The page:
When Capital Adequacy and Interest Rate Policy Are Substitutes (And When They Are Not)
by Stephen G. Cecchettia and Marion Kohlerb
Prudential instruments are commonly seen as the tools that
can be used to deliver the macroprudential policy goals of
reducing the frequency and severity of financial crises. And
interest rates are traditionally viewed as the means to deliver
the macroeconomic stabilization goals of low, stable inflation
and sustainable, stable growth. But, at the macroeconomic
level, these two sets of policy tools have quite a bit
We use a simple macroeconomic model to study the extent
to which capital adequacy requirements and interest rates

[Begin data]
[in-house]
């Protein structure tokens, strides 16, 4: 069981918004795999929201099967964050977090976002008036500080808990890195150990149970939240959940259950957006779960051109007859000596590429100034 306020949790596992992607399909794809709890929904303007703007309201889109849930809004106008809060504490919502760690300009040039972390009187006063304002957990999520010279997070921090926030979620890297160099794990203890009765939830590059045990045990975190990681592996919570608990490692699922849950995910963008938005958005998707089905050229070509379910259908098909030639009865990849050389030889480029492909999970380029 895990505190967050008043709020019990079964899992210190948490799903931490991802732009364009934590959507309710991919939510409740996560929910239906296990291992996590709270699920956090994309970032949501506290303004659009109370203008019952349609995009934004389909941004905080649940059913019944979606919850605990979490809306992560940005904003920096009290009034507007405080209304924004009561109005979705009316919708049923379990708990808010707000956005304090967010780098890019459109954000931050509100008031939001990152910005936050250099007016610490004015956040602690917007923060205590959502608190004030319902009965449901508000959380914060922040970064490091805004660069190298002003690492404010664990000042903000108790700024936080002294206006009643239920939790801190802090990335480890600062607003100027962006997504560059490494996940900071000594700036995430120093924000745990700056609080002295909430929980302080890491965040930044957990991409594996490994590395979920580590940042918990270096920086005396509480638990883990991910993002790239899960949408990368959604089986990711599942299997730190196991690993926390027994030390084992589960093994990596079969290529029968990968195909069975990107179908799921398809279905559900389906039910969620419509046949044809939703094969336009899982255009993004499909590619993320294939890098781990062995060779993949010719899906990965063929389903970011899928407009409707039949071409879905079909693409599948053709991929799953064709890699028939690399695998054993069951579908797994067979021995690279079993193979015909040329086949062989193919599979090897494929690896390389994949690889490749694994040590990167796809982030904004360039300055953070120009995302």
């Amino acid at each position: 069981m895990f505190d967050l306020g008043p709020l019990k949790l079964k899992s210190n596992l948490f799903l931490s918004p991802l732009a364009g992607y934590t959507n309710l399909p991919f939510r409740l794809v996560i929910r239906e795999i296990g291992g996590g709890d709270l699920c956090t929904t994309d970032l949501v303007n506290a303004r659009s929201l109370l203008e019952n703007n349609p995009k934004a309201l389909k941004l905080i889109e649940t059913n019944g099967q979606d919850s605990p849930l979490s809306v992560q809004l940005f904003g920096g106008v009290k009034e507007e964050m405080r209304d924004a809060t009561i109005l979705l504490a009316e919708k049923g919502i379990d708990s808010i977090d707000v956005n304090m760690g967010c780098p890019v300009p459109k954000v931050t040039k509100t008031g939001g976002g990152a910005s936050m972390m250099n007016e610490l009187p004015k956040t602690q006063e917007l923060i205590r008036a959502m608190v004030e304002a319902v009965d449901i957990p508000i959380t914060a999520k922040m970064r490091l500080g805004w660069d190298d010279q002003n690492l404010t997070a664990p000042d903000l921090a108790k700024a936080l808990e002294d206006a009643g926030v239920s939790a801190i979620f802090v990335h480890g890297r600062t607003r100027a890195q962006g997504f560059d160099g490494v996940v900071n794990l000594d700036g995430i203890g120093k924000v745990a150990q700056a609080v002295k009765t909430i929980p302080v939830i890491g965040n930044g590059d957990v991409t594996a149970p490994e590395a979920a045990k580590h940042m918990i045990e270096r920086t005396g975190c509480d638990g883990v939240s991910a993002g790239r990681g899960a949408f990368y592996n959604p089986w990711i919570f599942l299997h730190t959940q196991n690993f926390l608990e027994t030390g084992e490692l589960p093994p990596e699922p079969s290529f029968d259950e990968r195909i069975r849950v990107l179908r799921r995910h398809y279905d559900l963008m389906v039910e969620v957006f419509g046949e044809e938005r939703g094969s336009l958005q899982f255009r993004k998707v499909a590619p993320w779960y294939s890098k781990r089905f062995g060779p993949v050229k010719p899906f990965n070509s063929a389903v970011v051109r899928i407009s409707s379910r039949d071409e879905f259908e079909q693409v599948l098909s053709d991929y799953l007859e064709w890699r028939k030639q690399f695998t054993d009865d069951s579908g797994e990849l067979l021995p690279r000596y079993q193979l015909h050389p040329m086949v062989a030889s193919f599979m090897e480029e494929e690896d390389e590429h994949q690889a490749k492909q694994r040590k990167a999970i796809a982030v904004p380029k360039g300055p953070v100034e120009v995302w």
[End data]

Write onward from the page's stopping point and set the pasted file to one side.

might be substitutes in meeting the objective of stabilizing
the economy. We find that in our model these two tools are
substitutes for achieving conventional monetary policy objectives.
In addition, we show that, in principle, they can both be
used to meet financial stability objectives.
This implies a need to coordinate the use of macroprudential
and traditional monetary policy tools, a need that
has clear implications for the construction of the policy framework designed to deliver the joint objectives of macroeconomic
and financial stability.
JEL Codes: E5, G2.
Full article (PDF, 27 pages, 420 kb)
a Brandeis International Business School
b Reserve Bank of Australia